America's War at Home: Who's in Prison (A Brief History)
The article features a timeline depicting the history of the United States Government's involvement in its attempt to prohibit harmful substances in the country. Interestingly, it is noted that the federal government had no role in any sort of substance prohibition before 1919. This is the year during which the 18th Amendment made the use of alcohol illegal. The corruption and violence ensuing during the following decade ended with the 21st Amendment, which put a stop to the Prohibition period. This however did not stop other drug laws from taking effect. According to the article, the government began a war on drugs that escalated through the years and with the advancement of the different American presidents. The war in Vietnam exacerbated the problem, as this resulted in an increased inflow of heroin to the United States. The reaction of the government was increasingly severe, and the phrase "War on Drugs" was first declared by President Nixon in 1972. After being defeated by corruption, Jimmy Carter once again, although in secret, brought the war on drugs back to the public, while openly declaring decriminalizations on substances such as marijuana. With the inauguration of President Reagan, the drug war became even more serious and public. Indeed, military action became part of this war, and more severe prison sentences were implemented. At its worst point, the 1994 Federal Crime Bill included the death penalty merely for growing marijuana. Worse still, the drug war came to include medical practitioners and users of marijuana for medicinal purposes. The article shows how scientific evidence was disregarded in the government's zeal to prohibit the use of all drugs. It is little wonder then that the final point in the article declares open public revulsion for the hypocrisy of the federal government.
It appears that the federal government has learned very little from the fiasco in the twenties. Indeed, the timeline only demonstrate that history, when not learned from, simply repeats itself. In the case of the drug war, this has been the case in increasing degrees. It seems that the government is operating in a blinding bubble of bureaucratic deceit and corruption, blissfully unaware of the public's disapproval and even hostility.
The twenties should have demonstrated the effect of legal prohibitions on mind-altering substances. The only reaction is public outrage and extremism, as well as an increase in crime and violence. But the government simply seems to seek different ways of oppressing its public. The war on drugs has been ineffective because the government has shown itself so inefficient at fighting it.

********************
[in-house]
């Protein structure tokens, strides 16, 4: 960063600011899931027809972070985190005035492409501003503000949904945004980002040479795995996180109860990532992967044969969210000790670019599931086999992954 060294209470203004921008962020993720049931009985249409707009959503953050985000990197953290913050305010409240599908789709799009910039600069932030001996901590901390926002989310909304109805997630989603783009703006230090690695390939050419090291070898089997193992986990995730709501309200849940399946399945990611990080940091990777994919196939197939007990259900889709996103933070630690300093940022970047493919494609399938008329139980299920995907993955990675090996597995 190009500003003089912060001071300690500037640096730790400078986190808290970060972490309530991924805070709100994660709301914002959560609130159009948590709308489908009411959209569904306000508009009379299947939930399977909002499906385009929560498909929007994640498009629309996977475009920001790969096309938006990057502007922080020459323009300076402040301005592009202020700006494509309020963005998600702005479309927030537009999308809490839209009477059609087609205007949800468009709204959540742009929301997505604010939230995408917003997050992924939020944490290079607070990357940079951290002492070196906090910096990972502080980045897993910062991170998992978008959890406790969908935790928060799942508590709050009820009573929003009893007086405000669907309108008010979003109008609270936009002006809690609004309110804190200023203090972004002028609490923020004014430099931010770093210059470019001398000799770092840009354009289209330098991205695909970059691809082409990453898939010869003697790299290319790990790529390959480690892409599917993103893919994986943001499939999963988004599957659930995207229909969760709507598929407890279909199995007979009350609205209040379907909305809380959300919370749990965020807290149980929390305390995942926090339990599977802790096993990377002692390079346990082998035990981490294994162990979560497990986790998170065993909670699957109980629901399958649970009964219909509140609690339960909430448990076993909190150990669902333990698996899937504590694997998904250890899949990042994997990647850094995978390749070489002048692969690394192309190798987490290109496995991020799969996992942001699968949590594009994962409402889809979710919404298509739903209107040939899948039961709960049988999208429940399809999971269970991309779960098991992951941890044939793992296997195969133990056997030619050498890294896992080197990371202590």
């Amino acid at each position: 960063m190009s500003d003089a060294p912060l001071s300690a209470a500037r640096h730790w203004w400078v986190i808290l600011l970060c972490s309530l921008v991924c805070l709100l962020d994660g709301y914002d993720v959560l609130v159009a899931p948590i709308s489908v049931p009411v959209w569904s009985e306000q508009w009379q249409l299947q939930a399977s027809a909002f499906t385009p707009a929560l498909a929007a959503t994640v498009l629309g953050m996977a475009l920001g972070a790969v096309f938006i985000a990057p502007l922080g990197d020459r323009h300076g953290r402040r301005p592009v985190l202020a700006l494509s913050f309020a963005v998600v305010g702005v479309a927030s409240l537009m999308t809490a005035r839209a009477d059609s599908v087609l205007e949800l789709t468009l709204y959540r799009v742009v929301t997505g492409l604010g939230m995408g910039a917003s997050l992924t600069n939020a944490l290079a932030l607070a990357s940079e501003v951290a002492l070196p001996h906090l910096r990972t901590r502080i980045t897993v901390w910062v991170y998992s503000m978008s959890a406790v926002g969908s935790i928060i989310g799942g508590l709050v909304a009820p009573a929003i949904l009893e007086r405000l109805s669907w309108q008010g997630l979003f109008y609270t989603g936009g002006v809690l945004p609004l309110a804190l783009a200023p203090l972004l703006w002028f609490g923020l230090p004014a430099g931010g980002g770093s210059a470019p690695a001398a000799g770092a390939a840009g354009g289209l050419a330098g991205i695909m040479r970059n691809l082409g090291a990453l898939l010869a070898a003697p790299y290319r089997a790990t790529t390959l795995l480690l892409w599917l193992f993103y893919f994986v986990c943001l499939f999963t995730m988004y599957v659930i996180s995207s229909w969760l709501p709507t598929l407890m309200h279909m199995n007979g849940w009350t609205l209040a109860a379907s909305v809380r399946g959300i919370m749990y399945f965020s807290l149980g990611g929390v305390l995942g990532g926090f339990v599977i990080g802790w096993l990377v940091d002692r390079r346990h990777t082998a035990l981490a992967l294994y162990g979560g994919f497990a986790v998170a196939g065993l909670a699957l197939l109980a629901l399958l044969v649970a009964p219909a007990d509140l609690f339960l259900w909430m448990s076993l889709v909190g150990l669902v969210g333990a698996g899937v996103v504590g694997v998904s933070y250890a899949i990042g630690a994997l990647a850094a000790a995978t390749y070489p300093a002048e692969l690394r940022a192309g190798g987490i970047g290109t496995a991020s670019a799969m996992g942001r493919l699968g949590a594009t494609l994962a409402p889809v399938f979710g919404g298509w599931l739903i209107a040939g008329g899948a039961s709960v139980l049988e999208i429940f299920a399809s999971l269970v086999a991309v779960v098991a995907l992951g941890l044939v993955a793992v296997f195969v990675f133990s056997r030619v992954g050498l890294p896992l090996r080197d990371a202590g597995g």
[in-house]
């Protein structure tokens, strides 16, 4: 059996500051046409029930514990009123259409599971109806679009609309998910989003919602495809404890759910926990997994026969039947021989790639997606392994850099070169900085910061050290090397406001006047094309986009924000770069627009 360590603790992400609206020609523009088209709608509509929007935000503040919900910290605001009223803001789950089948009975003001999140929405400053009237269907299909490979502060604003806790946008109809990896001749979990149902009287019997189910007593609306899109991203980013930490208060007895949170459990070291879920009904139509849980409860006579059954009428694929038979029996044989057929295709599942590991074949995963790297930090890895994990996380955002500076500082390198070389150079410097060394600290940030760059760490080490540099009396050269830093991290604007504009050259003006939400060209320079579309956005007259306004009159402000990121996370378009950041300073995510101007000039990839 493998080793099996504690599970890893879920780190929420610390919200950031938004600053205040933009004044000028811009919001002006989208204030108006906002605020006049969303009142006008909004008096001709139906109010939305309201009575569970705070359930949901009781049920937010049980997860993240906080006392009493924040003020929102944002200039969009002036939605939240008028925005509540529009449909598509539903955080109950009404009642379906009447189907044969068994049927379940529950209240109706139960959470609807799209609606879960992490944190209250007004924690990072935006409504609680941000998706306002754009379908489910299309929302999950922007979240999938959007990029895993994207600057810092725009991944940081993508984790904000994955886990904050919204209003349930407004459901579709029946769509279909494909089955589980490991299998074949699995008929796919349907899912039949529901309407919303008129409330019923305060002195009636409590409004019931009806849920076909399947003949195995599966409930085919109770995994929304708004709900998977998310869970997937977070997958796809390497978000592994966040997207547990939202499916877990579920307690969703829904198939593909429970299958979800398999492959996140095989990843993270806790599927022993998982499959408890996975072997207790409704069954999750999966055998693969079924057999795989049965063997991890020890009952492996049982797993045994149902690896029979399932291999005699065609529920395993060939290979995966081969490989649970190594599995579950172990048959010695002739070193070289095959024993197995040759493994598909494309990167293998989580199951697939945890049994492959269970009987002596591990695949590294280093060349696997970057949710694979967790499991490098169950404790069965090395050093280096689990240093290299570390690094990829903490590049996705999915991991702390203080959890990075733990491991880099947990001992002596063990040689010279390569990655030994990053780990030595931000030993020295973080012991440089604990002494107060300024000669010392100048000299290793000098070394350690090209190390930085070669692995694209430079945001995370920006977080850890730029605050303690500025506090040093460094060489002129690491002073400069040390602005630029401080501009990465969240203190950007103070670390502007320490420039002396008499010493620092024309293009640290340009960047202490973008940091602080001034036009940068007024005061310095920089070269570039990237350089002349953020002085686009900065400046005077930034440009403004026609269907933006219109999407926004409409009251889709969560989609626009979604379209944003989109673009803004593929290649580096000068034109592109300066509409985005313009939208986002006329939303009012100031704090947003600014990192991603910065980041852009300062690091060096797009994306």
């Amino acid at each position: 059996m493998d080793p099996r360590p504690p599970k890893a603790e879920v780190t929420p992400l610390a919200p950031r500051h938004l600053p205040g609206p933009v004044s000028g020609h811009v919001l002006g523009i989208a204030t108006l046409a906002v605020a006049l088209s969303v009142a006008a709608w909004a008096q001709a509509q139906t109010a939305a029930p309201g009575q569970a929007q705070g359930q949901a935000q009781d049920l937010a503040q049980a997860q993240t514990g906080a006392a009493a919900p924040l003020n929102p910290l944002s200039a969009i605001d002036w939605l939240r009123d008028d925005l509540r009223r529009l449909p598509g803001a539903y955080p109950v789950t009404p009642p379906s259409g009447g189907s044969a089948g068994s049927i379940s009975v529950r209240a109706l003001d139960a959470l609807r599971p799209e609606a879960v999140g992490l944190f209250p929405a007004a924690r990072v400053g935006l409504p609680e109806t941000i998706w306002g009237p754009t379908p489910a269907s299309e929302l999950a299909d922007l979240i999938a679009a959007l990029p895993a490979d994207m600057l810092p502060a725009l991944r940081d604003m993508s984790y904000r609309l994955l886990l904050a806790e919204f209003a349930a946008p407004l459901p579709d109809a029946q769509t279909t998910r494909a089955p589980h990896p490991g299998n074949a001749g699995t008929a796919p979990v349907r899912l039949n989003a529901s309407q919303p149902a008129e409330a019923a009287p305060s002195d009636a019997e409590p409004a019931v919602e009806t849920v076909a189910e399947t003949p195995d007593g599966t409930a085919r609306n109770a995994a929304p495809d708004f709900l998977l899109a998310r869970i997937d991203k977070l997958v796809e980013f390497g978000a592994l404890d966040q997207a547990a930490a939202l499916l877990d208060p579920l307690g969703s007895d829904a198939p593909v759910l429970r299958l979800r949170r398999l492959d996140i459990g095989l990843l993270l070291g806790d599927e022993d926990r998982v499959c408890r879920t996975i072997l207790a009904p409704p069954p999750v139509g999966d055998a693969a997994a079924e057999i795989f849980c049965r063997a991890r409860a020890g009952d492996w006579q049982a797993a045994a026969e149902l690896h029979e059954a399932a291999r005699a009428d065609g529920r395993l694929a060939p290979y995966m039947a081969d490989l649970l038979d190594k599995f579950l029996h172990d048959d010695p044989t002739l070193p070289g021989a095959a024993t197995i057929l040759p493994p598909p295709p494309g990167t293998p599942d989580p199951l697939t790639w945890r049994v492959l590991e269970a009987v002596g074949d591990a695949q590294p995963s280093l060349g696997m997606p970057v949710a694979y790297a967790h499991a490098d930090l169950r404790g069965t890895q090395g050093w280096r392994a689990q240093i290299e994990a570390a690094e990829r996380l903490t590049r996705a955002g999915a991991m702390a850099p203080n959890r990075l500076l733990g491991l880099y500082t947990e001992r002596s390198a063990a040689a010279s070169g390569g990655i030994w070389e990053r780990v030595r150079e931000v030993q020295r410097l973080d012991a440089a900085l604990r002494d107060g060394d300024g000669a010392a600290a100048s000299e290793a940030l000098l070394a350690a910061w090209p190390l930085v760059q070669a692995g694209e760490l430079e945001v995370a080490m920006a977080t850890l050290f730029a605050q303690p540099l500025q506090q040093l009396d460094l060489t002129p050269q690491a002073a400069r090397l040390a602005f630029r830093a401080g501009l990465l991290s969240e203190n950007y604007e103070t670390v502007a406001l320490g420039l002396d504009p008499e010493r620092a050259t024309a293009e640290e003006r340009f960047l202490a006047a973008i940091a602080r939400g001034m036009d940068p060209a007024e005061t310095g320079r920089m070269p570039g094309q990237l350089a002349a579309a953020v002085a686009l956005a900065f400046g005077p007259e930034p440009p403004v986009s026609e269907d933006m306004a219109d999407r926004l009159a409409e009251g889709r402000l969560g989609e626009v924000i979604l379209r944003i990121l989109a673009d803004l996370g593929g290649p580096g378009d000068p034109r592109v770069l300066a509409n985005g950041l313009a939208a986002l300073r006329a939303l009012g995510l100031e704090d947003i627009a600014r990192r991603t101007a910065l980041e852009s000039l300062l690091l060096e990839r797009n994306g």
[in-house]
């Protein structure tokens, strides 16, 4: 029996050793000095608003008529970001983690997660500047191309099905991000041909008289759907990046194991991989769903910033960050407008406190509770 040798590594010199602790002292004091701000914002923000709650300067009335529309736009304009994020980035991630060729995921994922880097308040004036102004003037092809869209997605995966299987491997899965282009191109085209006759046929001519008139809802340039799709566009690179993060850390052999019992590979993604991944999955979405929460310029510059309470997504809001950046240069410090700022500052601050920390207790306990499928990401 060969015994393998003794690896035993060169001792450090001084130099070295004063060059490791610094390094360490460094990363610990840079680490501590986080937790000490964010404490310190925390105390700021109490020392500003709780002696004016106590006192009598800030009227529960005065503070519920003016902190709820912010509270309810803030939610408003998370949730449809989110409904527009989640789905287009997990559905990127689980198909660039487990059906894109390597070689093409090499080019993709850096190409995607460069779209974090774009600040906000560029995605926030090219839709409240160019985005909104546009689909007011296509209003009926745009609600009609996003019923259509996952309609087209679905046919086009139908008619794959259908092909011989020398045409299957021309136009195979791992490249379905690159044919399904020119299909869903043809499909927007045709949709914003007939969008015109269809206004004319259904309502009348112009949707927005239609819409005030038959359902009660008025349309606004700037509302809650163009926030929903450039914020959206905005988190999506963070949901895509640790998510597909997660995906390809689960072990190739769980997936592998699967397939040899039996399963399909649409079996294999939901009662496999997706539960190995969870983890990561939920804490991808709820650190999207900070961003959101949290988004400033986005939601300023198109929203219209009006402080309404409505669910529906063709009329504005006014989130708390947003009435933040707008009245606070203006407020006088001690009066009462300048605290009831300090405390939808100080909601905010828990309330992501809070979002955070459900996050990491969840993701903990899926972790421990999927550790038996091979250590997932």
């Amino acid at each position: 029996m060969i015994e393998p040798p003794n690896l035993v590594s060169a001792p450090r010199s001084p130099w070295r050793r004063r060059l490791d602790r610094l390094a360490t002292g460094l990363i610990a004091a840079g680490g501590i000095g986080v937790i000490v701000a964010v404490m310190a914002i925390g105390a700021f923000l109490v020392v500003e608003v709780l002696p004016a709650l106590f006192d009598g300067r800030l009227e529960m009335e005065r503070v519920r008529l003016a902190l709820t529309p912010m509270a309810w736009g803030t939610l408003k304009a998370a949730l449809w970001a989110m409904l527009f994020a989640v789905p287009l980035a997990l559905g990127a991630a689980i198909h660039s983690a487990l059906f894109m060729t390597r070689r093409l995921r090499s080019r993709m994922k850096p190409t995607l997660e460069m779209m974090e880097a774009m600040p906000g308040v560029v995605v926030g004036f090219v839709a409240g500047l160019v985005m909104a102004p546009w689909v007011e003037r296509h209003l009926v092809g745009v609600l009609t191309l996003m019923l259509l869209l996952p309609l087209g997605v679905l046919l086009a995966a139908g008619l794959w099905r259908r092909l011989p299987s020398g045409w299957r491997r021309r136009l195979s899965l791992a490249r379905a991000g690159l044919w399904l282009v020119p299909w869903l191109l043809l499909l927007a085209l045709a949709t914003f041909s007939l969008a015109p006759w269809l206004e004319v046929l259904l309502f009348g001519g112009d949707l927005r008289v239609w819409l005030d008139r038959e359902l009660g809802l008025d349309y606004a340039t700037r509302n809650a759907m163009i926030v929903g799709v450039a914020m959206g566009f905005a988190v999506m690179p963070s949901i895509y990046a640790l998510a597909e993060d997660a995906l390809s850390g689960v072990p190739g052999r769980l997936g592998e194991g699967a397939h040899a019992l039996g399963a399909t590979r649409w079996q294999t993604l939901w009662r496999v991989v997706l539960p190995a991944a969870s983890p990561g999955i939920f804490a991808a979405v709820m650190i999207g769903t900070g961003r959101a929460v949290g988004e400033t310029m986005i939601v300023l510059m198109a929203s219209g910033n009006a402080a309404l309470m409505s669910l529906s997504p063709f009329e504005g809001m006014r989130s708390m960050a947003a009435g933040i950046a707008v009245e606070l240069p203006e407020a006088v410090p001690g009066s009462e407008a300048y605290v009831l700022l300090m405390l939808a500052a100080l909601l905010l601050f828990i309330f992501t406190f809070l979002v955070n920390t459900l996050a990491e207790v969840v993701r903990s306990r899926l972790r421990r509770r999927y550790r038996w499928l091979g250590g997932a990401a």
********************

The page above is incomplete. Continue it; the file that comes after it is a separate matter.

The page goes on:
Obviously using drugs is dangerous. So is drinking and smoking tobacco. These two substances are however legal. The government seems to be incorrectly focused on the problem itself rather than its root cause. The root cause is the tendency of young people to begin using drugs at earlier and earlier ages as a result of factors such as peer pressure, as well as stress factors at home and school. These problems, rather than severe punishments such as the death penalty, should be the target of tax dollars.
The public should thus be much more thoroughly be educated regarding the dangers of using not only drugs, but also alcohol and cigarettes. Aggressive and severe methods are obviously not working. It is time that the government takes notice of its public and the true problems facing society. However, it appears that especially the current Bush administration is focused much more on spectacular victories than facing and dealing with the everyday, common problems facing its public. The "war on terrorism" is a case in point.
Opium-"Starched" Blanket in Fitchburg, Massachusetts
This is the first of a three-part article consisting of "intelligence alerts." The first two concern smuggling and growing methods of opium, while the third is focused on cocaine. The first concerns a sheet into which opium had apparently been starched for the purposes of smuggling. This is not a regular occurrence, as opium has a distinct odor, which is not easily disguised. Nonetheless, on this attempt the blanket was to be delivered to an elderly person in Southeast Asia.
California Opium Field Discovered in National Forest
From the Forensic Drug Abuse Advisor 2003; 15(7):53